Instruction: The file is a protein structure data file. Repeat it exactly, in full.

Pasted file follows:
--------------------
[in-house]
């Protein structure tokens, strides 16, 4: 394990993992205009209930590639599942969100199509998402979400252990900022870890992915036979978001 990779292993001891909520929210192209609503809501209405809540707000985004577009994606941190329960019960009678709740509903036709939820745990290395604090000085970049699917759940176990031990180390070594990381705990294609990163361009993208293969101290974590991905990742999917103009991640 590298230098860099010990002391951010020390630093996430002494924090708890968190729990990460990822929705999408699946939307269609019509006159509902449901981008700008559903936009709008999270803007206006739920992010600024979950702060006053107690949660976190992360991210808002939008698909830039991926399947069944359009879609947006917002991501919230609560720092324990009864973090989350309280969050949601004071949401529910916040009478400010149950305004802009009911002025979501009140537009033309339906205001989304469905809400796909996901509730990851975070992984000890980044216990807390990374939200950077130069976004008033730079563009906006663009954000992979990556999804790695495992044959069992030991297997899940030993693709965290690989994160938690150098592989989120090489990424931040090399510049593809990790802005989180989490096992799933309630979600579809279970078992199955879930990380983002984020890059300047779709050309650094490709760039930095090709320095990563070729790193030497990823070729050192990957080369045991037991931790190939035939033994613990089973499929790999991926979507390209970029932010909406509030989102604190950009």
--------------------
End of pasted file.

[in-house]
């Protein structure tokens, strides 16, 4: 394990993992205009209930590639599942969100199509998402979400252990900022870890992915036979978001 990779292993001891909520929210192209609503809501209405809540707000985004577009994606941190329960019960009678709740509903036709939820745990290395604090000085970049699917759940176990031990180390070594990381705990294609990163361009993208293969101290974590991905990742999917103009991640 590298230098860099010990002391951010020390630093996430002494924090708890968190729990990460990822929705999408699946939307269609019509006159509902449901981008700008559903936009709008999270803007206006739920992010600024979950702060006053107690949660976190992360991210808002939008698909830039991926399947069944359009879609947006917002991501919230609560720092324990009864973090989350309280969050949601004071949401529910916040009478400010149950305004802009009911002025979501009140537009033309339906205001989304469905809400796909996901509730990851975070992984000890980044216990807390990374939200950077130069976004008033730079563009906006663009954000992979990556999804790695495992044959069992030991297997899940030993693709965290690989994160938690150098592989989120090489990424931040090399510049593809990790802005989180989490096992799933309630979600579809279970078992199955879930990380983002984020890059300047779709050309650094490709760039930095090709320095990563070729790193030497990823070729050192990957080369045991037991931790190939035939033994613990089973499929790999991926979507390209970029932010909406509030989102604190950009």